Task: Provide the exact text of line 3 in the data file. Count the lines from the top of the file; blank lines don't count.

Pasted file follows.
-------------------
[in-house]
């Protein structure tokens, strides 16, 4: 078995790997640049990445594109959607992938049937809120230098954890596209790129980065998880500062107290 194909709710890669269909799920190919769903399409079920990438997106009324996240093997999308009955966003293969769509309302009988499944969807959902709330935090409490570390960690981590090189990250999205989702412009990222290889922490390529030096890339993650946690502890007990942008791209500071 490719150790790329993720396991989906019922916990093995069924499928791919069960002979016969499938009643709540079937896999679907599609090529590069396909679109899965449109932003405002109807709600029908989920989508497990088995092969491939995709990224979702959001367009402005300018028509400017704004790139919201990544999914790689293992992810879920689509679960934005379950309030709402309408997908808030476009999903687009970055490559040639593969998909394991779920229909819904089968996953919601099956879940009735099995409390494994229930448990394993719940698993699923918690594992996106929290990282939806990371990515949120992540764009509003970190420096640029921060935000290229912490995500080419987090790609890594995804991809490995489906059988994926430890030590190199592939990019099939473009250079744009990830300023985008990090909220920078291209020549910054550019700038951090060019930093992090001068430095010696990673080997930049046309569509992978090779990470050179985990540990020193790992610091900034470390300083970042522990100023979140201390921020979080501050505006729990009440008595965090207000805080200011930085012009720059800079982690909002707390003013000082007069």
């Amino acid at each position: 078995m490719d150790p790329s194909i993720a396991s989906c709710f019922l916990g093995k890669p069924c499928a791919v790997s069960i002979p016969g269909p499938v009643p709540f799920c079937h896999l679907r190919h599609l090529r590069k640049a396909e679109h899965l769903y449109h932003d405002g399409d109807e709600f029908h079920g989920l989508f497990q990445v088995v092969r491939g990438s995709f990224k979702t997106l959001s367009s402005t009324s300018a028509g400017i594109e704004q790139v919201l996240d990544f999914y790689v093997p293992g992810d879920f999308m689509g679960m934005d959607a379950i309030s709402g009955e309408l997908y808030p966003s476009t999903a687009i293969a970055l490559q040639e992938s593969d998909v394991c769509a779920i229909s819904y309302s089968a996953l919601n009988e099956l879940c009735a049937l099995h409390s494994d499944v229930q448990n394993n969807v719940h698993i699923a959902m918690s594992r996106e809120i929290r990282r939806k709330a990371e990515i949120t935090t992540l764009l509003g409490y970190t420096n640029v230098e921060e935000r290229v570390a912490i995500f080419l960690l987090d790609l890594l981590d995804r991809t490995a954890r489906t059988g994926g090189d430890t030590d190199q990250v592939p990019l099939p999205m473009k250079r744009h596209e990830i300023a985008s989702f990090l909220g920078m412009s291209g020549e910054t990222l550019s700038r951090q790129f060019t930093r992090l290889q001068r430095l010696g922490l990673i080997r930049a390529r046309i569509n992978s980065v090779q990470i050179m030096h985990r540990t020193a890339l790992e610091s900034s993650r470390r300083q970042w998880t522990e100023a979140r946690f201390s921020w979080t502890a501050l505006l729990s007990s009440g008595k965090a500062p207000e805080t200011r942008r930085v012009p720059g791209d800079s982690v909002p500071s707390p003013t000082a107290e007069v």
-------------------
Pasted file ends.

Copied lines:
């Amino acid at each position: 078995m490719d150790p790329s194909i993720a396991s989906c709710f019922l916990g093995k890669p069924c499928a791919v790997s069960i002979p016969g269909p499938v009643p709540f799920c079937h896999l679907r190919h599609l090529r590069k640049a396909e679109h899965l769903y449109h932003d405002g399409d109807e709600f029908h079920g989920l989508f497990q990445v088995v092969r491939g990438s995709f990224k979702t997106l959001s367009s402005t009324s300018a028509g400017i594109e704004q790139v919201l996240d990544f999914y790689v093997p293992g992810d879920f999308m689509g679960m934005d959607a379950i309030s709402g009955e309408l997908y808030p966003s476009t999903a687009i293969a970055l490559q040639e992938s593969d998909v394991c769509a779920i229909s819904y309302s089968a996953l919601n009988e099956l879940c009735a049937l099995h409390s494994d499944v229930q448990n394993n969807v719940h698993i699923a959902m918690s594992r996106e809120i929290r990282r939806k709330a990371e990515i949120t935090t992540l764009l509003g409490y970190t420096n640029v230098e921060e935000r290229v570390a912490i995500f080419l960690l987090d790609l890594l981590d995804r991809t490995a954890r489906t059988g994926g090189d430890t030590d190199q990250v592939p990019l099939p999205m473009k250079r744009h596209e990830i300023a985008s989702f990090l909220g920078m412009s291209g020549e910054t990222l550019s700038r951090q790129f060019t930093r992090l290889q001068r430095l010696g922490l990673i080997r930049a390529r046309i569509n992978s980065v090779q990470i050179m030096h985990r540990t020193a890339l790992e610091s900034s993650r470390r300083q970042w998880t522990e100023a979140r946690f201390s921020w979080t502890a501050l505006l729990s007990s009440g008595k965090a500062p207000e805080t200011r942008r930085v012009p720059g791209d800079s982690v909002p500071s707390p003013t000082a107290e007069v």